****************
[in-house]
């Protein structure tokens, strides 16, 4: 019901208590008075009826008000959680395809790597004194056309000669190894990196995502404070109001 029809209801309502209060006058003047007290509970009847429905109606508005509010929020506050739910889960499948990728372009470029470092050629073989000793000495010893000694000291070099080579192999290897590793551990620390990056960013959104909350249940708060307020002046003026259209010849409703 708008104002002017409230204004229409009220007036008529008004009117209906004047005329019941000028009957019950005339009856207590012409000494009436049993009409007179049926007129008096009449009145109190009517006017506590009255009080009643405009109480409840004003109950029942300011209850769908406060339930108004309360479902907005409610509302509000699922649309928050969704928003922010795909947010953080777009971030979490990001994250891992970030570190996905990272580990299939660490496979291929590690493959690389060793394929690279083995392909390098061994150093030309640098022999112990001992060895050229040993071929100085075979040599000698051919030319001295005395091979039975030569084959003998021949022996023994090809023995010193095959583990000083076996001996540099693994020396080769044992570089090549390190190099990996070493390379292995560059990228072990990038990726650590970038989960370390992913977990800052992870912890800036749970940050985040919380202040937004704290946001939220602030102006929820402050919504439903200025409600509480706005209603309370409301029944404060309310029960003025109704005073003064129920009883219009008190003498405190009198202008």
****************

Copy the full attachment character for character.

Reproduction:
[in-house]
């Protein structure tokens, strides 16, 4: 019901208590008075009826008000959680395809790597004194056309000669190894990196995502404070109001 029809209801309502209060006058003047007290509970009847429905109606508005509010929020506050739910889960499948990728372009470029470092050629073989000793000495010893000694000291070099080579192999290897590793551990620390990056960013959104909350249940708060307020002046003026259209010849409703 708008104002002017409230204004229409009220007036008529008004009117209906004047005329019941000028009957019950005339009856207590012409000494009436049993009409007179049926007129008096009449009145109190009517006017506590009255009080009643405009109480409840004003109950029942300011209850769908406060339930108004309360479902907005409610509302509000699922649309928050969704928003922010795909947010953080777009971030979490990001994250891992970030570190996905990272580990299939660490496979291929590690493959690389060793394929690279083995392909390098061994150093030309640098022999112990001992060895050229040993071929100085075979040599000698051919030319001295005395091979039975030569084959003998021949022996023994090809023995010193095959583990000083076996001996540099693994020396080769044992570089090549390190190099990996070493390379292995560059990228072990990038990726650590970038989960370390992913977990800052992870912890800036749970940050985040919380202040937004704290946001939220602030102006929820402050919504439903200025409600509480706005209603309370409301029944404060309310029960003025109704005073003064129920009883219009008190003498405190009198202008």